4 Polish Writers Who Won the Nobel Prize in Literature
small, 4 Polish Writers Who Won the Nobel Prize in Literature, full_szymborska_wislawa_nobel_east_news_770.jpg, Wisława Szymborska receives the Nobel Prize for literature in Stockholm , 1996, photo: Rex Features / Forum
#language & literature
Poland has so far had four Nobel Prize winners in literature. Who were they and who could be next?
Since the Nobel Prize in Literature was established in 1901, Poland has had four winners. If the Nobel was a team competition, this would place Poland in eighth position, just behind Sweden, Italy, Spain and Russia – and in front of Ireland, Norway and Japan.
Should we decide to also include writers who were born in Poland (or in the territory that was once Poland), the list would be substantially longer and include names like Shmuel Yosef Agnon (born in Buczacz, wrote in Hebrew), Isaac Bashevis Singer (born in Leoncin, wrote in Yiddish) or Günter Grass (born in Gdańsk, wrote in German). But let's stick to the Polish language writers first.
1905: Henryk Sienkiewicz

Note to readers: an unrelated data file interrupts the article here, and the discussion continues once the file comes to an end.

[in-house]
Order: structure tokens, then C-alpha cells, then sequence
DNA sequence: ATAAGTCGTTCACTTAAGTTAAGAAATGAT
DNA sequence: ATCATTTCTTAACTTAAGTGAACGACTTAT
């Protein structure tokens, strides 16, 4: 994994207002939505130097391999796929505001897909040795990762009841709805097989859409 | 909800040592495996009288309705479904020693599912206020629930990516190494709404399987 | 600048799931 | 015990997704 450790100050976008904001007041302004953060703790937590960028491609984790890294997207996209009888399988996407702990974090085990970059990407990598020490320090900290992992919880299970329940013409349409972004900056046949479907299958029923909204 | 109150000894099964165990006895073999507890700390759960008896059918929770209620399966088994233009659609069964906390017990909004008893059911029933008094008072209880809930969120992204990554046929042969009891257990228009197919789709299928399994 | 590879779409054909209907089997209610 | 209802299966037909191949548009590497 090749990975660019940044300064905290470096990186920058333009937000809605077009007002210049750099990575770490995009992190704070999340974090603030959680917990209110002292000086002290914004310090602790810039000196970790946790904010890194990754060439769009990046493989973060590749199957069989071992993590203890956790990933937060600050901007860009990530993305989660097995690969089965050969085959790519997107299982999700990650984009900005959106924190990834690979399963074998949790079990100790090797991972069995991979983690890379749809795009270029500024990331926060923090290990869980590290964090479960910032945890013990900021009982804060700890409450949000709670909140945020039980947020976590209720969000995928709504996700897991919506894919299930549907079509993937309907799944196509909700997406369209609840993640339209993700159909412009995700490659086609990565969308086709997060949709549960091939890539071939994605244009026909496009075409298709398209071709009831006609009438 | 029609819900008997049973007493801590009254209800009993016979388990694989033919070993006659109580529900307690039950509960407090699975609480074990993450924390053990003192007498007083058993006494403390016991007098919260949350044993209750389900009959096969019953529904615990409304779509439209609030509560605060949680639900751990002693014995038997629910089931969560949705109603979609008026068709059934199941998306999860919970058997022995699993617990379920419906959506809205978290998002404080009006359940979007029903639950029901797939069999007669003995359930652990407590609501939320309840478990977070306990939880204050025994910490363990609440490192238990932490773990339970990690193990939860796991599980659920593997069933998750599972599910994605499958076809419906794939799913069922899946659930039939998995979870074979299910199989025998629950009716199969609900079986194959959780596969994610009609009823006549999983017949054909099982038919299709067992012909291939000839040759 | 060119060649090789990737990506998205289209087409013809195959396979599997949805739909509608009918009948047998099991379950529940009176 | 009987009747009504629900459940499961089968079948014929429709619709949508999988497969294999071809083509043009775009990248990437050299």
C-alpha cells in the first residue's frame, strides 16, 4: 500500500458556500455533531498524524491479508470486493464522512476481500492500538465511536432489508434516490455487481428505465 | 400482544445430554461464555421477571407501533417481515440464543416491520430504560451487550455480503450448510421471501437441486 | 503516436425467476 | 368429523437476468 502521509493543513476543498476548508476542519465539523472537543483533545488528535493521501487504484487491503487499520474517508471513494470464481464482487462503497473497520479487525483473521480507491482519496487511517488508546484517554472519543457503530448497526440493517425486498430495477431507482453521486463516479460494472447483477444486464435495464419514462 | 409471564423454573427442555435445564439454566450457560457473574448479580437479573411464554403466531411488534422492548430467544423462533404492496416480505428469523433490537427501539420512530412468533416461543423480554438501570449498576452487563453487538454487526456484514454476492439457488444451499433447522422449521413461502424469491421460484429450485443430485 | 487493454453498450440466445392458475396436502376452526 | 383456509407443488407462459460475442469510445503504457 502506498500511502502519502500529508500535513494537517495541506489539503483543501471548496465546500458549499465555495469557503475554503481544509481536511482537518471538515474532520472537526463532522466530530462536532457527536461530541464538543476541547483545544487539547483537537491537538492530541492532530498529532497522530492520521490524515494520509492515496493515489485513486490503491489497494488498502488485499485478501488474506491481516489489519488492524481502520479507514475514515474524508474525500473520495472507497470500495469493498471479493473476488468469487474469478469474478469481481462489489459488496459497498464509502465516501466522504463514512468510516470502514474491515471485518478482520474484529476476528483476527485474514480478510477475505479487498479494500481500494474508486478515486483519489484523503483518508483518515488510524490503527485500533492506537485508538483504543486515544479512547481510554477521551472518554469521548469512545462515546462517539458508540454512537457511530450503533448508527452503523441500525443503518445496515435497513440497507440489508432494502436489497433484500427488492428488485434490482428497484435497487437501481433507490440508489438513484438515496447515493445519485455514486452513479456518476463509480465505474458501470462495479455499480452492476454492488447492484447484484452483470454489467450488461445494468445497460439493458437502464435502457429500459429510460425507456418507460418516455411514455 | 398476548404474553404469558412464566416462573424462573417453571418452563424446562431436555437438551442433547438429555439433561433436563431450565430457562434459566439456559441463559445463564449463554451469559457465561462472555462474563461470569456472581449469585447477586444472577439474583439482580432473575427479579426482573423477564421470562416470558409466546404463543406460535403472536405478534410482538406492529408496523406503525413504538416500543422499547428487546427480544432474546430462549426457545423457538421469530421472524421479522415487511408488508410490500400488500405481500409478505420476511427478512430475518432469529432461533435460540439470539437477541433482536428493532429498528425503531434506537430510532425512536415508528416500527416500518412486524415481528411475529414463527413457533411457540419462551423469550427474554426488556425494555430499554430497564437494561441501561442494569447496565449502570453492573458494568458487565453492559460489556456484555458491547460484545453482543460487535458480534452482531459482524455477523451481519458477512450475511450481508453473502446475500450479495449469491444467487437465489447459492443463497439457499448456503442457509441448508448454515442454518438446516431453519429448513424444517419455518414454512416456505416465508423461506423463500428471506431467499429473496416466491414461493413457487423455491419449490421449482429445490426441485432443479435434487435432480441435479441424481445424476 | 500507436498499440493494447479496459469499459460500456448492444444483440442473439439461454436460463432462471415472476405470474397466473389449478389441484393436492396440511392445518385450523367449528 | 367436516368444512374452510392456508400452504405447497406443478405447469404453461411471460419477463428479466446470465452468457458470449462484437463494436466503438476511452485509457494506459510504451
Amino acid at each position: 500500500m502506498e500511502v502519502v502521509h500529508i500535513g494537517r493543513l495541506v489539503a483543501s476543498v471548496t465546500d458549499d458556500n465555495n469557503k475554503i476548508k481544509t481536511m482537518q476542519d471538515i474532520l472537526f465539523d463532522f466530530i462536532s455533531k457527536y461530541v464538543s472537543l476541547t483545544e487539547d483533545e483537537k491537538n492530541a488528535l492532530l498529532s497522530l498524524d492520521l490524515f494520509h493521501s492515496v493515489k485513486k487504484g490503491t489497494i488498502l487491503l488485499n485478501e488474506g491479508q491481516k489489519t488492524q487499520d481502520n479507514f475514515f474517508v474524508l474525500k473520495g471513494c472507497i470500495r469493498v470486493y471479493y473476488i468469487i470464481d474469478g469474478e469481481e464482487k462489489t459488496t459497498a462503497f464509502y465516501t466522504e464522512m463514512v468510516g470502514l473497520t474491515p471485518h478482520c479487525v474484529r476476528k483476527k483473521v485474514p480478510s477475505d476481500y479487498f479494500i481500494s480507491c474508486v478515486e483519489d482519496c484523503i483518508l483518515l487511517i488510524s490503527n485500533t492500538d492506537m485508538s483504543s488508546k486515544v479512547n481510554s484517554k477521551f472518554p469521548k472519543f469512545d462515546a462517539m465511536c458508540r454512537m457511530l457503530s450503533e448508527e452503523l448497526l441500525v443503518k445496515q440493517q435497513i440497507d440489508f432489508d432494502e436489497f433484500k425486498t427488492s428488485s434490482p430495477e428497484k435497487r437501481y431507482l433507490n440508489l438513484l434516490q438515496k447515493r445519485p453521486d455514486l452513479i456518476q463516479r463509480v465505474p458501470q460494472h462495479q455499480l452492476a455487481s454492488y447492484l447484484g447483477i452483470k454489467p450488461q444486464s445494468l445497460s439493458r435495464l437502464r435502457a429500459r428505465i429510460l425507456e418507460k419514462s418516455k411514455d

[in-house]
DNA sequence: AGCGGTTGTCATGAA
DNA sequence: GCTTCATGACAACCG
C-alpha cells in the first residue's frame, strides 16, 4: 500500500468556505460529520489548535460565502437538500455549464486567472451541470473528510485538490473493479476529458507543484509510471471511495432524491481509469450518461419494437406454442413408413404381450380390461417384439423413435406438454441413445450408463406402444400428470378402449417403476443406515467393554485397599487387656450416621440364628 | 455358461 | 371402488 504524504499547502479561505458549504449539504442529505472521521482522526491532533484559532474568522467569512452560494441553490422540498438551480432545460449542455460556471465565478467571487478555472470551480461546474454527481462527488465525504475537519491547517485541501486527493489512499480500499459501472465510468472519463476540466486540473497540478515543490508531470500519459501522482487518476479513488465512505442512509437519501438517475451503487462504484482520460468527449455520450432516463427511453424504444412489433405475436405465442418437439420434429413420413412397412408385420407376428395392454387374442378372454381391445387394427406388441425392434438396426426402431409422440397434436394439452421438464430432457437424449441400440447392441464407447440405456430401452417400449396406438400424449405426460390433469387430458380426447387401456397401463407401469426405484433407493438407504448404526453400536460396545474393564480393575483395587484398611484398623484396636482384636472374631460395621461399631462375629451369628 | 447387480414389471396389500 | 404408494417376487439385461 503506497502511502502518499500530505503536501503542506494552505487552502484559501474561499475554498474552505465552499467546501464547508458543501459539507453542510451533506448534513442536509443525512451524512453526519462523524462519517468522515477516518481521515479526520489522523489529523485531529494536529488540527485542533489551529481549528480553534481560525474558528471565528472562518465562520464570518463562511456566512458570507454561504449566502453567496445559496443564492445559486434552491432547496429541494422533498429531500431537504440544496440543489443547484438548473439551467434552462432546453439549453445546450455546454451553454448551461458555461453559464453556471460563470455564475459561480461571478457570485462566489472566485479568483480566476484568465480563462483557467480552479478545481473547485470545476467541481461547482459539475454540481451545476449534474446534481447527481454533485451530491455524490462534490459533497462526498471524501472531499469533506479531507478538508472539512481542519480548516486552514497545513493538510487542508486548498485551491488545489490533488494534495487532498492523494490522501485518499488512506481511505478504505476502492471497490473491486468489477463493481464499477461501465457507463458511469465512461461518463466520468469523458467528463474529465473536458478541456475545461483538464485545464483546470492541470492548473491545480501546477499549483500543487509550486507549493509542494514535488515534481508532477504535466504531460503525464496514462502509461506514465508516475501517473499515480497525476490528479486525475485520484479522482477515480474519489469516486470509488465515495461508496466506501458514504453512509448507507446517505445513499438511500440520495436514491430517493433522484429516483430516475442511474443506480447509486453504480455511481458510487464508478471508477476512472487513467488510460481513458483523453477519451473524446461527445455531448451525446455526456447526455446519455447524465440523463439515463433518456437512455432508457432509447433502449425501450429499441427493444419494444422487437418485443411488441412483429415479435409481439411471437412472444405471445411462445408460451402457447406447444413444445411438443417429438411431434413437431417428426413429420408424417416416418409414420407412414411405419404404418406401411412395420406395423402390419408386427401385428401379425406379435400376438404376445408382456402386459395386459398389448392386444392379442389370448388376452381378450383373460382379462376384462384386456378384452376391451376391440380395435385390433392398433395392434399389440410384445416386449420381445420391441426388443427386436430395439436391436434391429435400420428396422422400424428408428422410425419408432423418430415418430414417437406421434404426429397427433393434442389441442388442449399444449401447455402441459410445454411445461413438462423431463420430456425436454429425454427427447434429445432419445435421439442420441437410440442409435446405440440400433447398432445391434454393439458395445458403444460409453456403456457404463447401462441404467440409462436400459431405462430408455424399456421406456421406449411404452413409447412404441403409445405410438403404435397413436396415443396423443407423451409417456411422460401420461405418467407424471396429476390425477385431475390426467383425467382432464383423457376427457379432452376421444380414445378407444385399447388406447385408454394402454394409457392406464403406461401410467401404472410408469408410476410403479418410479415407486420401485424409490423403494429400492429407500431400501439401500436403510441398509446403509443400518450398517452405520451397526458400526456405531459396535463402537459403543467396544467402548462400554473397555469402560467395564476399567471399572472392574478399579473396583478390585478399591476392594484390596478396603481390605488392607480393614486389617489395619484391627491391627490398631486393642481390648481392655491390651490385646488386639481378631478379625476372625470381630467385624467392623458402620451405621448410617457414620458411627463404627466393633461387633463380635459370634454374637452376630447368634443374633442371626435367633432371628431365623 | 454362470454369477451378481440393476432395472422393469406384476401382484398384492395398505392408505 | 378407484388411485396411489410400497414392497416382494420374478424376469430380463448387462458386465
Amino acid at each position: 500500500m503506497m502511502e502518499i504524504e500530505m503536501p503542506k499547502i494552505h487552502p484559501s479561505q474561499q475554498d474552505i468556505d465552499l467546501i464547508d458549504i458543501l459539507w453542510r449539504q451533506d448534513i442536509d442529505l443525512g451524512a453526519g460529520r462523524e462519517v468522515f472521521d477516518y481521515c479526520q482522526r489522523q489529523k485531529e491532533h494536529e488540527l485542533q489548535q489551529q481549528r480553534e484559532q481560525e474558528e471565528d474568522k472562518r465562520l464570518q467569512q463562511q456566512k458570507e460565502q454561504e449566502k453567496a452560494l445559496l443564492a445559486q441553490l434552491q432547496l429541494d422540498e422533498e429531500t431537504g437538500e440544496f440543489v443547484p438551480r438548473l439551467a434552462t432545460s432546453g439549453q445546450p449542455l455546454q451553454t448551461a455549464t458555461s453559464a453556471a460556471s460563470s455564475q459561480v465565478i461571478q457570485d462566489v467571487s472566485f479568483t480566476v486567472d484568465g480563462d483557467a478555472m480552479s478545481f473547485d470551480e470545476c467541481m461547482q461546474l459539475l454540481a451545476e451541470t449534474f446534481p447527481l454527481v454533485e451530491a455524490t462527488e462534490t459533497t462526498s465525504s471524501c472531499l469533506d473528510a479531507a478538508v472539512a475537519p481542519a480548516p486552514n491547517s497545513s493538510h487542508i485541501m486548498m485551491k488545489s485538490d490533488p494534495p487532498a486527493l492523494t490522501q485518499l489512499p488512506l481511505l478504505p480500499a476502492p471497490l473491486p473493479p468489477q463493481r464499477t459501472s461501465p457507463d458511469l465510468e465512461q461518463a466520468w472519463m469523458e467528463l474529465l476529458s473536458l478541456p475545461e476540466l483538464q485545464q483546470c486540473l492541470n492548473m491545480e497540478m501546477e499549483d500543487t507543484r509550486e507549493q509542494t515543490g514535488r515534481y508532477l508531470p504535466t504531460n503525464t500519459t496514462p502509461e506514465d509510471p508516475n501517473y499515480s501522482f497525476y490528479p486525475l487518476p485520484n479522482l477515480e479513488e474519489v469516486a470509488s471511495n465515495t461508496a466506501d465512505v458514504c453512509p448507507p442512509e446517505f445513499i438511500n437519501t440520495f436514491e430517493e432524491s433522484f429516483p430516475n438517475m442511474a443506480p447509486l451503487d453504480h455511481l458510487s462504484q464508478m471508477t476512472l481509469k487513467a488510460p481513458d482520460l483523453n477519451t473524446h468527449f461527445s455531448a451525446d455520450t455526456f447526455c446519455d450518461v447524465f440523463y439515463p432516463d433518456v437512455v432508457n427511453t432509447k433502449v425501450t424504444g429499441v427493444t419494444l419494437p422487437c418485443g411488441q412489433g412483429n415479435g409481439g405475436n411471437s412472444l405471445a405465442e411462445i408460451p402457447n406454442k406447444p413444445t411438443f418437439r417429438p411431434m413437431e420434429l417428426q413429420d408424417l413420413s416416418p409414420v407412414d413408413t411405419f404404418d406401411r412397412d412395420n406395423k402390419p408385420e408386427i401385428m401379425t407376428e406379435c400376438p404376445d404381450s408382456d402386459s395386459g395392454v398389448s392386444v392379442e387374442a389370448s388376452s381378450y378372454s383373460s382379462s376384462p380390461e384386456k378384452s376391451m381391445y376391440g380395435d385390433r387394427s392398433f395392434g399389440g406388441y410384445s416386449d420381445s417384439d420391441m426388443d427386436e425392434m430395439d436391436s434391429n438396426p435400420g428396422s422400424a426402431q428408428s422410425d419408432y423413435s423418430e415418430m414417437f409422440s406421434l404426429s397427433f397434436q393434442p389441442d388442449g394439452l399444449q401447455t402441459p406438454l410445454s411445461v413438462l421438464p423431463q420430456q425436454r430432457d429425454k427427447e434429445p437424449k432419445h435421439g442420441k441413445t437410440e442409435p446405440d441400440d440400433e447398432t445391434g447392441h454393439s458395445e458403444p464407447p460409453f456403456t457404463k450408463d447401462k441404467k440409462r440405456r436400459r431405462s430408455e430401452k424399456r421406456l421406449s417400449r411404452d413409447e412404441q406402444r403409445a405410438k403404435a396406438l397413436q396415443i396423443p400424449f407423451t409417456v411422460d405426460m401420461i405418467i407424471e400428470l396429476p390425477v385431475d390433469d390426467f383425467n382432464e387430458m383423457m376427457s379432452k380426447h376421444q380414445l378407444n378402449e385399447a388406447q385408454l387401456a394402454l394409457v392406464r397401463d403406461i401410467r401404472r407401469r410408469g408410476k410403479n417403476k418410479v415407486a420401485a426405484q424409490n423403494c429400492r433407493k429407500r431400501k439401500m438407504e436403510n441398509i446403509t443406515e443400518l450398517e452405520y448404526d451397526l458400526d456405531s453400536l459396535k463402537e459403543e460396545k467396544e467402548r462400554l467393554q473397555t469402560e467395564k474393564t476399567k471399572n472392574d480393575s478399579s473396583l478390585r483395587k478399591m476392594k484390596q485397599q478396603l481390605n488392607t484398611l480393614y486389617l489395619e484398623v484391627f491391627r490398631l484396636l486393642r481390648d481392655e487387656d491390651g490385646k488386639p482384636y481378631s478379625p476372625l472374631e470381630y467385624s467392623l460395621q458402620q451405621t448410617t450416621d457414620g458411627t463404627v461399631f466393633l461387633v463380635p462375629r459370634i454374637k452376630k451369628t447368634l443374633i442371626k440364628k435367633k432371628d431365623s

Contrary to what is usually said in this context, Henryk Sienkiewicz didn't receive the Nobel Prize for his 1896 panorama of ancient Rome, Quo Vadis. The reason for this misattribution was the enormous popularity of the book. In fact, the jury awarded Sienkiewicz for his “outstanding merits as an epic writer", and when Carl David af Wirsén, secretary of the prize, presented the award, he repeatedly stressed the importance of a different book in Sienkiewicz's oeuvre: The Deluge (Potop). This historical trilogy set in 17th-century Poland in a time of great political turmoil became a eulogy for the Sarmatic tradition and a source of patriotic hope, as the book was written, as the popular phrase goes, “to cheer hearts”.
In his Banquet speech Sienkiewicz emphasized that the honour of receiving the Nobel Prize was especially valuable for a son of Poland, which at that point wasn't even on the map. He said:
It has been said that Poland is dead, exhausted, enslaved, but here is the proof of her life and triumph. Like Galileo, one is forced to think «E pur si muove» when before the eyes of the world homage has been rendered to the importance of Poland's achievements and her genius.
Find more: www.nobelprize.org
1924: Władysław Reymont